On January 22, Fifty Buddhist nuns from nine countries will meet at Sravasti Abbey, near Newport, Washington, for a 16-day training program on the Vinaya, the code of Buddhist monastic discipline.
Living Vinaya in the West is the first training program offered in the U.S. for Western nuns with English translations and resources.
Ven. Master Wuyin, founder and abbess of the Luminary International Buddhist Society (LIBS) in Taiwan, and six senior nuns from her institute will teach in Mandarin with English translation. Wuyin has been a fully ordained Buddhist nun for almost 60 years. Under her guidance, LIBS has grown into a respected center that provides nuns with monastic education through study programs and text translation.
During Living Vinaya in the West, LIBS faculty will explain the Buddha’s guidelines for nuns and examine how to establish monastic communities within modern society.
“Learning from a master such as Ven. Wuyin is rare,” says Thubten Chodron, the founder and abbess of Sravasti Abbey. “We are so happy to give so many nuns the opportunity to learn from her and her senior nuns… Practicing the Vinaya is a lived experience. By being with nuns who are steeped in the Dharma and the monastic discipline, we Western nuns will deepen our conviction in the value of ordination and gain confidence to go forward in establishing sangha communities.”
While Western monastics know the basic precepts, Chodron says there hasn’t been much opportunity to learn about the rich monastic community, study, and training experienced by Buddhist communities in the East. Sravasti Abbey is the first monastery in the Tibetan Buddhist tradition in the U.S. with English teachings and practices.
“The Buddha’s teachings are still new in the West,” says Chodron. “The extensive Vinaya literature from India, China, Sri Lanka, Tibet, and other traditional Buddhist countries is still in the early stages of translation into Western languages.”
In the past, Western nuns traveled to Asian countries for Vinaya training, which often took place in a foreign language with limited translation.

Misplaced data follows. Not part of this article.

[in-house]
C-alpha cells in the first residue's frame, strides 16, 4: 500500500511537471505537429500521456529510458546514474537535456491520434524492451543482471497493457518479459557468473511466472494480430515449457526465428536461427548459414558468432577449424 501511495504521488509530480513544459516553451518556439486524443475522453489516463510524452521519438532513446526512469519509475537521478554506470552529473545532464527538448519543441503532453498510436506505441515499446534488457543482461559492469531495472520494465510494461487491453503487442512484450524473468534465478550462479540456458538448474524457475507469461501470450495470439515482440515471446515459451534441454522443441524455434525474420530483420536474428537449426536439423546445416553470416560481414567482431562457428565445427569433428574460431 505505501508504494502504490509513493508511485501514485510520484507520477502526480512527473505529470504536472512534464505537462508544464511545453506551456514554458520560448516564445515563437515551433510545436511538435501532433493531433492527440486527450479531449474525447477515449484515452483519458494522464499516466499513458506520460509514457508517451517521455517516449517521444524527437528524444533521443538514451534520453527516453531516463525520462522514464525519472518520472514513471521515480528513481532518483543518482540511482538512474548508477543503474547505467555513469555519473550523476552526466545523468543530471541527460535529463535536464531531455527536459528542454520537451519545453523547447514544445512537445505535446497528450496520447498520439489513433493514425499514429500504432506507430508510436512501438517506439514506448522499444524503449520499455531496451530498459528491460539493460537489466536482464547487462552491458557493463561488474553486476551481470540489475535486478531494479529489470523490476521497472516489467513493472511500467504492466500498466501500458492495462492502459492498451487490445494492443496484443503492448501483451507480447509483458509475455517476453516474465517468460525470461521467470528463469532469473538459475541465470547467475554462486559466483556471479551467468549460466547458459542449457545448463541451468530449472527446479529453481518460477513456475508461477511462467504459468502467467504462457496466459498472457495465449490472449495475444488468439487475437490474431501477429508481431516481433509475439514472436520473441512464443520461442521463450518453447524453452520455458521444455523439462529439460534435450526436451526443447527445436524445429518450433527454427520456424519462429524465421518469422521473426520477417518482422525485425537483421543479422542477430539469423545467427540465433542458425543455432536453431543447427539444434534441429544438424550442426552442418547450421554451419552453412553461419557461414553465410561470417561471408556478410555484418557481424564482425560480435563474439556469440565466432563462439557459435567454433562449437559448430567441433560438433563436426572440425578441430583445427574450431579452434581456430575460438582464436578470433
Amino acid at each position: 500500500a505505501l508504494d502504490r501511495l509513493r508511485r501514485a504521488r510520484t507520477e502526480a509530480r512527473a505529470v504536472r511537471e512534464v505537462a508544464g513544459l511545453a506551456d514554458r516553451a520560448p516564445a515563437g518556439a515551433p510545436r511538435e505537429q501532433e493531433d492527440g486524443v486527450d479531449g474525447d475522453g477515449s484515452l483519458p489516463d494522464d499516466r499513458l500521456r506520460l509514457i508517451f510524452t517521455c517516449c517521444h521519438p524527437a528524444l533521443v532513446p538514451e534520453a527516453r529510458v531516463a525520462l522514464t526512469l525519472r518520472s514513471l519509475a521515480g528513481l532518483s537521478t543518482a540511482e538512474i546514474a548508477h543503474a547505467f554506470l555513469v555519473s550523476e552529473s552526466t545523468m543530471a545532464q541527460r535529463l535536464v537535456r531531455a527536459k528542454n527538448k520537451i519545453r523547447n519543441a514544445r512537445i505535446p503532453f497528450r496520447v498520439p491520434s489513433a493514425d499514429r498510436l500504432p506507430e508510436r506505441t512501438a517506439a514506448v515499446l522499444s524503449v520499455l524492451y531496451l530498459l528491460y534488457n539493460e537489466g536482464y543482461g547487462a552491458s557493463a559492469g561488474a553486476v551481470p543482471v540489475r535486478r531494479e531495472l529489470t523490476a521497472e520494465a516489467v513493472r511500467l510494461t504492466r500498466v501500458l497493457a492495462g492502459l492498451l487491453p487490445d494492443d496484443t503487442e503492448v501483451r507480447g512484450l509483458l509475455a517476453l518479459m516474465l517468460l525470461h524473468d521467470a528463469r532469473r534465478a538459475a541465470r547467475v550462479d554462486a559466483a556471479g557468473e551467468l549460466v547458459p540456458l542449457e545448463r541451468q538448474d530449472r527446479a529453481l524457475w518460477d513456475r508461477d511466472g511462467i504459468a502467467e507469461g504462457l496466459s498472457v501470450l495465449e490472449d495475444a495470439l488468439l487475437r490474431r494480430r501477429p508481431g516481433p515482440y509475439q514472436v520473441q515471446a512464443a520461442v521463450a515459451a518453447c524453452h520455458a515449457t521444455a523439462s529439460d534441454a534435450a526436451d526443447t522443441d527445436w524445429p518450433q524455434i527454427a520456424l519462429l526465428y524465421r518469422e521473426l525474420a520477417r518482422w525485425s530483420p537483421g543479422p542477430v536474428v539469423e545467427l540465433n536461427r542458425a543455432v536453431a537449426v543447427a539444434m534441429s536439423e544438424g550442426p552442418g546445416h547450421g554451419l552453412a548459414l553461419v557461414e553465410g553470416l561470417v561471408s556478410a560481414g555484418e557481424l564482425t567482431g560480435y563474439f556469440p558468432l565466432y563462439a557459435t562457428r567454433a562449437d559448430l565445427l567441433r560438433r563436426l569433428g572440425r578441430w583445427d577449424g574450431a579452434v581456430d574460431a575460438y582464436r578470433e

“It is exceptional to have a teacher and her community come to the United States to impart both the textual teachings and the lived experience of the ordained Buddhist sangha community,” reads Sravasti Abbey’s post about the program.
Chodron says several attendees aspire to start nuns’ communities in various countries around the world. She hopes the program will offer ideas for establishing these communities in accordance with the Buddha’s guidelines.
Living Vinaya in the West also provides the opportunity for Sravasti Abbey and LIBS to create more linguistic resources for English and Western monastics. The teachings will be accompanied by material that Chodron plans to compile for future publication and make available to nuns around the world.
Sravasti Abbey is involved in translating materials into English. Recently, the Abbey published six Vinaya booklets describing precepts and procedures for different levels of ordination.
“Trained and well-educated nuns can teach the Dharma widely to help lay people everywhere transform their minds and enrich their lives,” says Chodron. “The point is to help develop stable monastic communities where the Dharma can flourish for a long, long time.”